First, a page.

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Logo of bmcpsycBioMed Centralsearchsubmit a manuscriptregisterthis articleBMC Psychiatry
BMC Psychiatry. 2011; 11: 24.
Published online Feb 11, 2011. doi:  10.1186/1471-244X-11-24
PMCID: PMC3045883
Relapse according to antipsychotic treatment in schizophrenic patients: a propensity-adjusted analysis
Aurelie Millier,1 Emmanuelle Sarlon,2,3,4 Jean-Michel Azorin,5 Laurent Boyer,corresponding author6 Samuel Aballea,1 Pascal Auquier,6 and Mondher Toumicorresponding author7
1Creativ-Ceutical France, rue du Faubourg Saint-Honoré, 75008 Paris, France
2National Institute of Health and Medical Research, INSERM, U669, Maison de Solenn, Boulevard de Port Royal, 75679 Paris, France
3University of Paris-Sud and University of Paris Descartes, UMR-S0669, 75014 Paris, France
4Department of Public Health, Hospital Center, Creil/Senlis, 60309 Senlis, France
5Department of Psychiatry, University Hospital Ste-Marguerite, Boulevard Sainte-Marguerite, 13009 Marseille, France
6Department of Public Health, EA 3279 Research Unit, University Hospital, Boulevard Jean Moulin 13385 Marseille, France
7UCBL 1 - Chair of Market Access University Claude Bernard Lyon I, Decision Sciences & Health Policy, Boulevard du 11 Novembre 1918, 69622 Villeurbanne, France
corresponding authorCorresponding author.
Aurelie Millier: ami/at/; Emmanuelle Sarlon: Emmanuelle.Sarlon/at/; Jean-Michel Azorin: jean-michel.azorin/at/; Laurent Boyer: laurent.boyer/at/; Samuel Aballea: sab/at/; Pascal Auquier: pascal.auquier/at/; Mondher Toumi: mondher.toumi/at/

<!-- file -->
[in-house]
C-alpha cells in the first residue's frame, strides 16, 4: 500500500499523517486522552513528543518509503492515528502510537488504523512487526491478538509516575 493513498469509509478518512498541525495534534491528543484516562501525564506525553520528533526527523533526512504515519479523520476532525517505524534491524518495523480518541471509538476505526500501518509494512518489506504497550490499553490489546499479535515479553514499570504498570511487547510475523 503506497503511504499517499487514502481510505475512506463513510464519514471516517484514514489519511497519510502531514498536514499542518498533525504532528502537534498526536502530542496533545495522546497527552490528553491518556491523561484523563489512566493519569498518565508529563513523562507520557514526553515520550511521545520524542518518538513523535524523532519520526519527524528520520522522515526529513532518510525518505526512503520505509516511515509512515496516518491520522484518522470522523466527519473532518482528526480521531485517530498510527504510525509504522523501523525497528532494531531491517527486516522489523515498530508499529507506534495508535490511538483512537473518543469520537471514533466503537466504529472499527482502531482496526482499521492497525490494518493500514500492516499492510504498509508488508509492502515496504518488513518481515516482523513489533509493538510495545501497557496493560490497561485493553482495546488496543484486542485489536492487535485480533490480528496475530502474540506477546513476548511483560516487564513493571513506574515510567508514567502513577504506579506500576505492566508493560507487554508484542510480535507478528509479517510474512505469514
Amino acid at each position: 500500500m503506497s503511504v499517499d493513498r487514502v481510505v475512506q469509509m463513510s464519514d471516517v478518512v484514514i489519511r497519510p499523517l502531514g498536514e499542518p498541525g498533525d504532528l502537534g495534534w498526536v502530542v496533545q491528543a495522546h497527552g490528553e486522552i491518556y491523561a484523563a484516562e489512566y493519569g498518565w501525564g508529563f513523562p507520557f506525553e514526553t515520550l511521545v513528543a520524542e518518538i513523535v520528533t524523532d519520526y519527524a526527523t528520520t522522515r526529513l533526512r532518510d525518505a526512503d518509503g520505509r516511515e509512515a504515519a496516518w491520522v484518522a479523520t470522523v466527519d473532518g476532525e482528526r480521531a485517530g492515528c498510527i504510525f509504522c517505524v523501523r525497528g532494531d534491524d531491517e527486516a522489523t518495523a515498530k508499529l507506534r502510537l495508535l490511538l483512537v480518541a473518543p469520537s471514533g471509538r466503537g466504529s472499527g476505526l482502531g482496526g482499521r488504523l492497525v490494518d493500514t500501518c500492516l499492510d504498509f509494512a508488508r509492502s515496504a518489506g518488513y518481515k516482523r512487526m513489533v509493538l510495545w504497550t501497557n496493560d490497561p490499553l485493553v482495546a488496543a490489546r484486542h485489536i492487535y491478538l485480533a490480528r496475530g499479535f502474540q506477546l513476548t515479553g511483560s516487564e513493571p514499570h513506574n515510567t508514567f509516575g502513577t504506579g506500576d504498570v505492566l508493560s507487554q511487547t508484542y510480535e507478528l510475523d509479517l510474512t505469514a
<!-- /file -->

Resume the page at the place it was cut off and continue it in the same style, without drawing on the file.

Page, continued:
Received November 8, 2010; Accepted February 11, 2011.
To compare the rate of relapse as a function of antipsychotic treatment (monotherapy vs. polypharmacy) in schizophrenic patients over a 2-year period.
Using data from a multicenter cohort study conducted in France, we performed a propensity-adjusted analysis to examine the association between the rate of relapse over a 2-year period and antipsychotic treatment (monotherapy vs. polypharmacy).
Our sample consisted in 183 patients; 50 patients (27.3%) had at least one period of relapse and 133 had no relapse (72.7%). Thirty-eight (37.7) percent of the patients received polypharmacy. The most severely ill patients were given polypharmacy: the age at onset of illness was lower in the polypharmacy group (p = 0.03). Patients that received polypharmacy also presented a higher general psychopathology PANSS subscore (p = 0.04) but no statistically significant difference was found in the PANSS total score or the PANSS positive or negative subscales. These patients were more likely to be given prescriptions for sedative drugs (p < 0.01) and antidepressant medications (p = 0.03). Relapse was found in 23.7% of patients given monotherapy and 33.3% given polypharmacy (p = 0.16). After stratification according to quintiles of the propensity score, which eliminated all significant differences for baseline characteristics, antipsychotic polypharmacy was not statistically associated with an increase of relapse: HR = 1.686 (0.812; 2.505).
After propensity score adjustment, antipsychotic polypharmacy is not statistically associated to an increase of relapse. Future randomised studies are needed to assess the impact of antipsychotic polypharmacy in schizophrenia.
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